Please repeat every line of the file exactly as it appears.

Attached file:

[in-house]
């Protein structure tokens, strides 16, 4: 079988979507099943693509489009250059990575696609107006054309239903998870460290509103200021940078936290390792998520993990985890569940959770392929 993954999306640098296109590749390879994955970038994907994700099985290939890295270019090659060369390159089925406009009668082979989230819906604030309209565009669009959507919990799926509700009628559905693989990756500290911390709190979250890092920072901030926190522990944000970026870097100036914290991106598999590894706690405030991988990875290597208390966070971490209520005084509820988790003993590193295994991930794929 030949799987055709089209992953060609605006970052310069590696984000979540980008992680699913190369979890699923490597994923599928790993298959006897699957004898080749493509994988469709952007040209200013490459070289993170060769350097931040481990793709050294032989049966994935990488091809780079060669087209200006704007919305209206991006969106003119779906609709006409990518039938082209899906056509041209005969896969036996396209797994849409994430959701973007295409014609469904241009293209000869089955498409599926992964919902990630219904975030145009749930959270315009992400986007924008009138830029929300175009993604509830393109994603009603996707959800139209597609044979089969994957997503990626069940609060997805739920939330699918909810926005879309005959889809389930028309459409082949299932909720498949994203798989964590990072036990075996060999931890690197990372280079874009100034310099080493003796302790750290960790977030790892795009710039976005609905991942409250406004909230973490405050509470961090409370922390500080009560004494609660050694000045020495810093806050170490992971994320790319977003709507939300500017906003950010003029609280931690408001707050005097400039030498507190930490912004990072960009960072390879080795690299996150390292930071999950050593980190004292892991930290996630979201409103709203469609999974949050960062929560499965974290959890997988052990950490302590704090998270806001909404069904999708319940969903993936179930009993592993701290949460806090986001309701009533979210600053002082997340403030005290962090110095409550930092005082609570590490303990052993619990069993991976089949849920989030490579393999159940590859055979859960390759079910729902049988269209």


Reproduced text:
[in-house]
């Protein structure tokens, strides 16, 4: 079988979507099943693509489009250059990575696609107006054309239903998870460290509103200021940078936290390792998520993990985890569940959770392929 993954999306640098296109590749390879994955970038994907994700099985290939890295270019090659060369390159089925406009009668082979989230819906604030309209565009669009959507919990799926509700009628559905693989990756500290911390709190979250890092920072901030926190522990944000970026870097100036914290991106598999590894706690405030991988990875290597208390966070971490209520005084509820988790003993590193295994991930794929 030949799987055709089209992953060609605006970052310069590696984000979540980008992680699913190369979890699923490597994923599928790993298959006897699957004898080749493509994988469709952007040209200013490459070289993170060769350097931040481990793709050294032989049966994935990488091809780079060669087209200006704007919305209206991006969106003119779906609709006409990518039938082209899906056509041209005969896969036996396209797994849409994430959701973007295409014609469904241009293209000869089955498409599926992964919902990630219904975030145009749930959270315009992400986007924008009138830029929300175009993604509830393109994603009603996707959800139209597609044979089969994957997503990626069940609060997805739920939330699918909810926005879309005959889809389930028309459409082949299932909720498949994203798989964590990072036990075996060999931890690197990372280079874009100034310099080493003796302790750290960790977030790892795009710039976005609905991942409250406004909230973490405050509470961090409370922390500080009560004494609660050694000045020495810093806050170490992971994320790319977003709507939300500017906003950010003029609280931690408001707050005097400039030498507190930490912004990072960009960072390879080795690299996150390292930071999950050593980190004292892991930290996630979201409103709203469609999974949050960062929560499965974290959890997988052990950490302590704090998270806001909404069904999708319940969903993936179930009993592993701290949460806090986001309701009533979210600053002082997340403030005290962090110095409550930092005082609570590490303990052993619990069993991976089949849920989030490579393999159940590859055979859960390759079910729902049988269209």